The hospital's score for injuries stemming from sharp objects is less than half the national average score for teaching hospitals, in today's bite-sized hospital and health industry news from California, Michigan, and Pennsylvania.
- California: Stanford Hospital will open a new clinic for victims of sexual assault. The clinic was proposed after local rape crisis centers expressed a need for additional crisis centers in the area. The clinic will provide another place for patients to receive rape kit exams administered by specially trained nurses (Cook, Becker's Hospital Review, 11/5).
- Michigan: Kenneth Myers, former CEO of Beaumont Hospital, died last week at age 86. Myers, who was a leader at Beaumont for 30 years, was a member of the hospital's board of trustees and served as chair of the Michigan Hospital Association's board. The obituary described Myers as "a born leader [who] inspired countless people throughout his lifetime" (Frank, Modern Healthcare, 11/6).
- Pennsylvania: Our Lady of Lourdes Medical Center is one of five teaching hospitals injury rates stemming from sharp objects that fall below the national average, according to a study by the Association of Occupational Health Professionals in Healthcare. Lourdes had a sharps injury score of 1.3 sharps injuries per 100 full-time staff compared with the national average of 2.7 for all teaching hospitals. Peg Johnson, RN and employee health clinician for the health system, said, "Self-closing safety caps and self-contained withdraw needles have made a big difference," but "the key is training practitioners on how to use [needles] properly" (George, Philadelphia Business Journal, 11/6).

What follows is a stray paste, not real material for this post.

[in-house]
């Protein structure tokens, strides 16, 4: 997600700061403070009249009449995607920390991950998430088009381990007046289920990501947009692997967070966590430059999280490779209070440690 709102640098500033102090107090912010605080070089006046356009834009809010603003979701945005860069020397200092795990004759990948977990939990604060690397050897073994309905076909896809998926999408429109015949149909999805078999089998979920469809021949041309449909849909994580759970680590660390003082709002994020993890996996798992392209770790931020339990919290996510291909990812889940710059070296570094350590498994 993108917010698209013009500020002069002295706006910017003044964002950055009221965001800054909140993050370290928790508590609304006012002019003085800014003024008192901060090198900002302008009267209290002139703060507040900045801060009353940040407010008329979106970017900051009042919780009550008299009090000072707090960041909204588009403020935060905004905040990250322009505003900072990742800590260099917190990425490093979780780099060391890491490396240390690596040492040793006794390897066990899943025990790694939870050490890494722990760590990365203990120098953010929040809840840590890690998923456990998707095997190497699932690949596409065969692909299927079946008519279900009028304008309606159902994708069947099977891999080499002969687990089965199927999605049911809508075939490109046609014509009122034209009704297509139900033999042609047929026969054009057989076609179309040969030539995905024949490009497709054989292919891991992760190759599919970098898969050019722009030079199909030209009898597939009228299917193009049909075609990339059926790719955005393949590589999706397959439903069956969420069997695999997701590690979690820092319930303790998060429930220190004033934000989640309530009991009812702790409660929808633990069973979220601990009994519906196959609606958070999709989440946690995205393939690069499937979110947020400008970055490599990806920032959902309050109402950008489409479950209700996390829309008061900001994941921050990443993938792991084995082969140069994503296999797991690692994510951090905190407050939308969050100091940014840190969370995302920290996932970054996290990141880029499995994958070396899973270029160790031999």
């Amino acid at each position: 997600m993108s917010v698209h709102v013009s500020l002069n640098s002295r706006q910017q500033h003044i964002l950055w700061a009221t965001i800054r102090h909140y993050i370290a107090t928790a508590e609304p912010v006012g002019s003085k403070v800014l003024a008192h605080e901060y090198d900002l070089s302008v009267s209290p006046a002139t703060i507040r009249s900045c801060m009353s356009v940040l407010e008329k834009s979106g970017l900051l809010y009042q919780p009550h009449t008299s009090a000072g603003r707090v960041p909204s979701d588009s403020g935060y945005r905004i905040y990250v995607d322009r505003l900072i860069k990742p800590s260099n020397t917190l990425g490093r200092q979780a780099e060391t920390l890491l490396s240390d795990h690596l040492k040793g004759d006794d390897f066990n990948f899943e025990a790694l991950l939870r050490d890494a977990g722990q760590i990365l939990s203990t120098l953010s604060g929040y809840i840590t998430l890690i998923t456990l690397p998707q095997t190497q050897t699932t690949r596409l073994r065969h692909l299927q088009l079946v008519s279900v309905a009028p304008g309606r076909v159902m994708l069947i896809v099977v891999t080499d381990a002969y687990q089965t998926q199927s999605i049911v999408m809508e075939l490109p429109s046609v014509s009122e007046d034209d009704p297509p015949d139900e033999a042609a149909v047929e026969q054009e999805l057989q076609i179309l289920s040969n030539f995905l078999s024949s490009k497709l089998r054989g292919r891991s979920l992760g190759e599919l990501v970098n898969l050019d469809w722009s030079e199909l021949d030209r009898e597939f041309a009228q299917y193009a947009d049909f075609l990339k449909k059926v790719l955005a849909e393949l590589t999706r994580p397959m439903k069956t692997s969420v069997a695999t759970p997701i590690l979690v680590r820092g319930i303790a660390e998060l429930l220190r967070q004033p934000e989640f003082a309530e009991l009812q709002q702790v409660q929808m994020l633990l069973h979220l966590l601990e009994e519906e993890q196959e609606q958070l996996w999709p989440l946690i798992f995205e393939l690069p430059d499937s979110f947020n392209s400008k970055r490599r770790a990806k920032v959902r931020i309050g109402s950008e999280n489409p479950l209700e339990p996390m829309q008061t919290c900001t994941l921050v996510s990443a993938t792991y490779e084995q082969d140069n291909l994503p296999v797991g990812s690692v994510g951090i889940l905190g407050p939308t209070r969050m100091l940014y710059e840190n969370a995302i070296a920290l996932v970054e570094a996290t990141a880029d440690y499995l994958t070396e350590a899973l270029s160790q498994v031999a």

The 4 foundational cracks that are undermining your nurses’ resilience
Check out our infographic to learn which four cracks in the care environment leaders must repair to rebuild the foundation for a resilient workforce.
Get the Infographic
Next in the Daily Briefing
Black women are 40% more likely to die from breast cancer than white women. Here's why.